It had obviously stormed all night. The inside of my tent was damp and the ground outside was saturated. My tent probably shook in the wind as thunder crashed but I didn’t wake once.
I stuffed my soaking wet tent in its bag and loaded the board, as my shoes sank ever deeper in the mud. Missouri River mud has remarkable cohesive properties. Like many times before, my mud caked shoes slid all over the rubber foot pads. I had to balance on one foot as I scraped the mud off on the edge of the board. Preserving my carefully varnished finish was no longer a concern.
Fourteen miles later, after 28 days of paddling and 687 miles, I hit North Dakota under chilly, overcast skies. I wasn’t as excited as I should have been. Supplies were needed and Lake Sakakawea loomed.
I realized I could make Williston that evening. My plan was to hide my board and gear in the bushes and hitch hike to a grocery store. An island, two miles from the bridge into town, made for a good stopping point for the night.
Williston is an oil boom town. People talk of Williston as if it’s a foregone conclusion that you don’t want to be in Williston. However, there is plenty of lucrative work to be found there. The problem is, the people don’t know what to do with their new found riches and problems arise.
Despite the warnings, I decided I wanted to see Williston for myself. Everyone has their own ideas about the places they see. On past trips, people in Chicago wouldn’t understand why I’d vacation in the “nothingness” of Montana. Upon telling people I was from Chicago, Montanians are often quick to say that the city is no place they’d wanna live or even visit. To each their own.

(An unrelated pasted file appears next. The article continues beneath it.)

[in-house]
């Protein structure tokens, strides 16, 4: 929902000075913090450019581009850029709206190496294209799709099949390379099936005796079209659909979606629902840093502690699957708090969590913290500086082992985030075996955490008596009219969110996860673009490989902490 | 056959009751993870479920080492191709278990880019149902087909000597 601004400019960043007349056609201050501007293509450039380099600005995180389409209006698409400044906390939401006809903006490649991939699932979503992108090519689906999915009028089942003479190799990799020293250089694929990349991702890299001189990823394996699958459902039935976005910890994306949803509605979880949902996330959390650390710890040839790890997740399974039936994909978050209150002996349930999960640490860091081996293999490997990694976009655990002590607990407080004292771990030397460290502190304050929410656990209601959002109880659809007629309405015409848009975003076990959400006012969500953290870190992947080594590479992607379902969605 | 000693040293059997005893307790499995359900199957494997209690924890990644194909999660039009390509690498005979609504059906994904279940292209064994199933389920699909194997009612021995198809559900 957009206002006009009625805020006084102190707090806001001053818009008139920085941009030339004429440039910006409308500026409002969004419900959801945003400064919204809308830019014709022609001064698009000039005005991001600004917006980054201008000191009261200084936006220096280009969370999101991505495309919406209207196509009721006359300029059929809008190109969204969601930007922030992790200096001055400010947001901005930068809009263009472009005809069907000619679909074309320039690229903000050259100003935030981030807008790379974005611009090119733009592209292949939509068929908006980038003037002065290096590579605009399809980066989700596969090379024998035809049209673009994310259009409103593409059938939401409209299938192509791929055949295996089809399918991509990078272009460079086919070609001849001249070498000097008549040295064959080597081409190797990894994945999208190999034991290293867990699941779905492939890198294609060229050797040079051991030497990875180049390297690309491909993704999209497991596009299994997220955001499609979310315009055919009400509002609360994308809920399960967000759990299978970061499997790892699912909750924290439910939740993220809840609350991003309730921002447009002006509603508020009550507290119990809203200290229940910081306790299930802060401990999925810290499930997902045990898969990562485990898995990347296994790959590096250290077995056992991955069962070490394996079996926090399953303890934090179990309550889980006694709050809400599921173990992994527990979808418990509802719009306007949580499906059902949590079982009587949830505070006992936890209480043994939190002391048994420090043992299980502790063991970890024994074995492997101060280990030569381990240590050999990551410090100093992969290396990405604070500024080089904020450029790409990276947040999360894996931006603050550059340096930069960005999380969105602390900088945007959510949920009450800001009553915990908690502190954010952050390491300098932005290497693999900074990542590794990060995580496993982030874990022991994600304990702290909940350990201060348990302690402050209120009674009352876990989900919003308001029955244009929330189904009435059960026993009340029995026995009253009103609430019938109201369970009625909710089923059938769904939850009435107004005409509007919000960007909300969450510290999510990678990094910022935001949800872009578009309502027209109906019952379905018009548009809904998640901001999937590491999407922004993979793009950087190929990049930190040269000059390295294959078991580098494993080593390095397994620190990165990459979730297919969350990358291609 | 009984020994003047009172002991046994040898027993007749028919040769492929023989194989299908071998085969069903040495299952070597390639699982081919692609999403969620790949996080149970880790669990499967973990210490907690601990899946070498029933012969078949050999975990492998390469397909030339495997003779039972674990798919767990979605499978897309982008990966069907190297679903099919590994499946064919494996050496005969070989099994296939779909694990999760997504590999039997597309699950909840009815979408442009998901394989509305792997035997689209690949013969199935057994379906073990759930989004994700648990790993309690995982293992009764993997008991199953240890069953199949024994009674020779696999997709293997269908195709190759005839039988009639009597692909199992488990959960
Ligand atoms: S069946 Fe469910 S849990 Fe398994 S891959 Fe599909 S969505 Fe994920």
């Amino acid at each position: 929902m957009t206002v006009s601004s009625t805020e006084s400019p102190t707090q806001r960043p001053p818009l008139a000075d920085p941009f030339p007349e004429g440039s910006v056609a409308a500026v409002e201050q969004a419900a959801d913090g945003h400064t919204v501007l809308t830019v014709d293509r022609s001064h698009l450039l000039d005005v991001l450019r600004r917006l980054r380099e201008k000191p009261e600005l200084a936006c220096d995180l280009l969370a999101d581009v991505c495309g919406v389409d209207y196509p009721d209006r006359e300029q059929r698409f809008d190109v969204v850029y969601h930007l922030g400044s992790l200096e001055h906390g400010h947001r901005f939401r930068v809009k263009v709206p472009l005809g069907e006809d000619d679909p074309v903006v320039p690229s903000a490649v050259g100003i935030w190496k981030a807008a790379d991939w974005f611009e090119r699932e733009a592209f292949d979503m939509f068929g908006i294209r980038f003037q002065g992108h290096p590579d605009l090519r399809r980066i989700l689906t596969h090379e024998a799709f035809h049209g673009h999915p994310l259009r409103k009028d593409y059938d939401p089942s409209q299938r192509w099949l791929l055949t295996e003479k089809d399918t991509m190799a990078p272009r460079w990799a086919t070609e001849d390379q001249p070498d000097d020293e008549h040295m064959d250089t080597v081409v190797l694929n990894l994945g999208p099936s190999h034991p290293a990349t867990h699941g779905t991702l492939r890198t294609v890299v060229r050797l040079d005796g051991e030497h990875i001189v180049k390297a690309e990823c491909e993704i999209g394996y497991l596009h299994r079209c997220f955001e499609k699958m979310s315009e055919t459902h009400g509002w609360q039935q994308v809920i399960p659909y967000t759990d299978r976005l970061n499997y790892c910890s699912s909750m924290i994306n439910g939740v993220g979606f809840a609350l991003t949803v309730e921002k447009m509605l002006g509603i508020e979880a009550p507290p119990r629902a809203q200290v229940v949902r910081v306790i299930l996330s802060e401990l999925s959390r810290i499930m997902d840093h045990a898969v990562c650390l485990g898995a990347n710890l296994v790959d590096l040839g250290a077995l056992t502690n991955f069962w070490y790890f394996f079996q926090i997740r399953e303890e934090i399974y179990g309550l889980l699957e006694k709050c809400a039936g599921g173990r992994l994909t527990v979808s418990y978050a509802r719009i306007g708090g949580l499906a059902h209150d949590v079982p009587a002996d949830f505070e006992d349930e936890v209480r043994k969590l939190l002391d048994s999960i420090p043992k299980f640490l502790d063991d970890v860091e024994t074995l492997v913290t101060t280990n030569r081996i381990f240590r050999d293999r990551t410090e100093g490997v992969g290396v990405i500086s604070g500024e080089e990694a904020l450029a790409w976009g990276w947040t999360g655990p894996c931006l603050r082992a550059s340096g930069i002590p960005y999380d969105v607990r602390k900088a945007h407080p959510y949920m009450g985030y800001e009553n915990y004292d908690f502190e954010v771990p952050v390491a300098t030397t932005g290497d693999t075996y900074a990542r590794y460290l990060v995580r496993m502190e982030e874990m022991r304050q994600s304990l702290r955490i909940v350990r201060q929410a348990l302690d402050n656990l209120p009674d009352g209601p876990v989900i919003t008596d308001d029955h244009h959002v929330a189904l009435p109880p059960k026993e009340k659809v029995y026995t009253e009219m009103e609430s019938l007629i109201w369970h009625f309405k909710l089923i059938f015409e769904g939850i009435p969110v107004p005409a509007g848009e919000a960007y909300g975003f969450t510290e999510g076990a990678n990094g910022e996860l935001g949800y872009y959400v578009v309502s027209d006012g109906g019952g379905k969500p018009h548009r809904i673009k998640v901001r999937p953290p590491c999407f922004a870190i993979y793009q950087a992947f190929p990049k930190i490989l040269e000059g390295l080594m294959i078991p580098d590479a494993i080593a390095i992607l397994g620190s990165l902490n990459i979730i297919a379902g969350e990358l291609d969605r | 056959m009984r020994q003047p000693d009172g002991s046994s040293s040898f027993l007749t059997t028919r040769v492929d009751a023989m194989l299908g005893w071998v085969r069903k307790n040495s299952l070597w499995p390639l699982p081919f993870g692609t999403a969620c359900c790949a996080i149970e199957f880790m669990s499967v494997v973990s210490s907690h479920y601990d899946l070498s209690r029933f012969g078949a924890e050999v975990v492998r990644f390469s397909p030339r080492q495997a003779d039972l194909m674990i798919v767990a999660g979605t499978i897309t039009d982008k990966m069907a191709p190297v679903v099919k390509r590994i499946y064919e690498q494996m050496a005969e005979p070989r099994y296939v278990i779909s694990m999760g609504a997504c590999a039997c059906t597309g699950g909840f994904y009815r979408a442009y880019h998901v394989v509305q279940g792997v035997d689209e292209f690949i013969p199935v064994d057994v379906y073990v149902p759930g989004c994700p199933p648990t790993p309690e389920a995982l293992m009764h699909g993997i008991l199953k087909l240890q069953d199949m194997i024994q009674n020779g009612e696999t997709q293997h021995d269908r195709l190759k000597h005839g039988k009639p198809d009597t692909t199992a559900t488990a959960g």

By 9am I had my stuff well hidden and I walked up a dirt road to the bridge. After paddling under a couple bridges in North Dakota I already knew to expect no shortage of semis and pick-up trucks.
I had never hitch hiked before and I never considered it before this trip but necessity brings new experiences. At least I’d be heading into a town and not toward the boonies, and my cell phone had good reception.
Roughly two minutes after sticking my thumb out an old minivan slowed down and pulled over. Trent, a student from Michigan Tech, drove me into town and dropped me at a grocery store. Along the way he explained how he works on the rigs in the summer to make enough money to pay for school. He was seizing the opportunity and trading his summers for a student-debt free graduation.
Shiny new pick-ups raced around the small city at a big city pace. Practically everything I saw out the window of the passenger seat looked new. There were huge tool stores and dirt lots full of pipe, with man-camps scattered around. Trent explained that it cost him $300 a month just to park his trailer and for electrical hookup. No water.
Walking into a well stocked grocery store has taken on a whole new meaning for me. I resisted the urge to just start dumping things in my cart, but on this trip I bought as much stuff as I thought could fit in my dry bags. After weaving through the many shelf stockers, who are trying to keep up with the consumption of Williston, I headed for Arbys.
After ordering from a less than friendly cashier, I enjoyed a great sandwich with a big milkshake. In desperate need of a couple days worth of water, I rinsed out my milkshake cup and filled a two gallon jug, one cup at a time, from the bathroom sink.
Getting a ride back to the bridge proved more difficult so I called a cab. It was on the way back that I noticed all the help wanted signs. If the boom ever dies Williston will be the most depressing city in America. It will be a city of abandoned, purpose-built structures, that couldn’t be built fast enough during the boom. The driver was enthralled by my trip and refused to accept my tip at the end of the ride.
I found my gear safe and sound. The price for its safety was paid in mosquito bites as I pulled it out of the high grass that covered it.
With a heavy load of supplies I was looking forward to seeing what Lake Sakakawea had in store for me.
Location as of this writing: Bismarck